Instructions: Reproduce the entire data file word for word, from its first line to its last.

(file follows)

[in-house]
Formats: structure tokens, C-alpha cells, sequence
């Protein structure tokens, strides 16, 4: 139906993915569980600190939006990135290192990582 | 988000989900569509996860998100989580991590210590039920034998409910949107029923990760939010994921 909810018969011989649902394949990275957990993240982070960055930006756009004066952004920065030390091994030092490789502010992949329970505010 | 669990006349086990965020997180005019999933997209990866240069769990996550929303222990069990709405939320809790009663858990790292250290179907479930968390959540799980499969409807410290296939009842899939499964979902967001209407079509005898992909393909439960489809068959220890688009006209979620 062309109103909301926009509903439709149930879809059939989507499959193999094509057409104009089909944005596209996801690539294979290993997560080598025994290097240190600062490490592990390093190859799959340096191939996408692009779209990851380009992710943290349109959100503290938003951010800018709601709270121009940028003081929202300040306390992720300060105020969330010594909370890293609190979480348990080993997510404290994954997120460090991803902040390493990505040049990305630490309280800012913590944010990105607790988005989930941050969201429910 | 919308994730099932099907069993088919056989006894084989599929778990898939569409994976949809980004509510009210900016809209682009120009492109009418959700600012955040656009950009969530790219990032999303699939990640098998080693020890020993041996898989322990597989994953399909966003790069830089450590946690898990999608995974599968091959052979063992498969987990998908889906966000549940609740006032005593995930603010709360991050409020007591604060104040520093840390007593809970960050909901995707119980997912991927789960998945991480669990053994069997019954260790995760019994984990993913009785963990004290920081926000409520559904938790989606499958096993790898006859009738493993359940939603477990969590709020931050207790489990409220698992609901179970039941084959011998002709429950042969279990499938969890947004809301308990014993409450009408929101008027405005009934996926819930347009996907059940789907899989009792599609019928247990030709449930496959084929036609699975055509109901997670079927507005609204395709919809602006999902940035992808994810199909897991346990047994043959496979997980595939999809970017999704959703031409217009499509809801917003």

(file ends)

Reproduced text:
[in-house]
Formats: structure tokens, C-alpha cells, sequence
């Protein structure tokens, strides 16, 4: 139906993915569980600190939006990135290192990582 | 988000989900569509996860998100989580991590210590039920034998409910949107029923990760939010994921 909810018969011989649902394949990275957990993240982070960055930006756009004066952004920065030390091994030092490789502010992949329970505010 | 669990006349086990965020997180005019999933997209990866240069769990996550929303222990069990709405939320809790009663858990790292250290179907479930968390959540799980499969409807410290296939009842899939499964979902967001209407079509005898992909393909439960489809068959220890688009006209979620 062309109103909301926009509903439709149930879809059939989507499959193999094509057409104009089909944005596209996801690539294979290993997560080598025994290097240190600062490490592990390093190859799959340096191939996408692009779209990851380009992710943290349109959100503290938003951010800018709601709270121009940028003081929202300040306390992720300060105020969330010594909370890293609190979480348990080993997510404290994954997120460090991803902040390493990505040049990305630490309280800012913590944010990105607790988005989930941050969201429910 | 919308994730099932099907069993088919056989006894084989599929778990898939569409994976949809980004509510009210900016809209682009120009492109009418959700600012955040656009950009969530790219990032999303699939990640098998080693020890020993041996898989322990597989994953399909966003790069830089450590946690898990999608995974599968091959052979063992498969987990998908889906966000549940609740006032005593995930603010709360991050409020007591604060104040520093840390007593809970960050909901995707119980997912991927789960998945991480669990053994069997019954260790995760019994984990993913009785963990004290920081926000409520559904938790989606499958096993790898006859009738493993359940939603477990969590709020931050207790489990409220698992609901179970039941084959011998002709429950042969279990499938969890947004809301308990014993409450009408929101008027405005009934996926819930347009996907059940789907899989009792599609019928247990030709449930496959084929036609699975055509109901997670079927507005609204395709919809602006999902940035992808994810199909897991346990047994043959496979997980595939999809970017999704959703031409217009499509809801917003």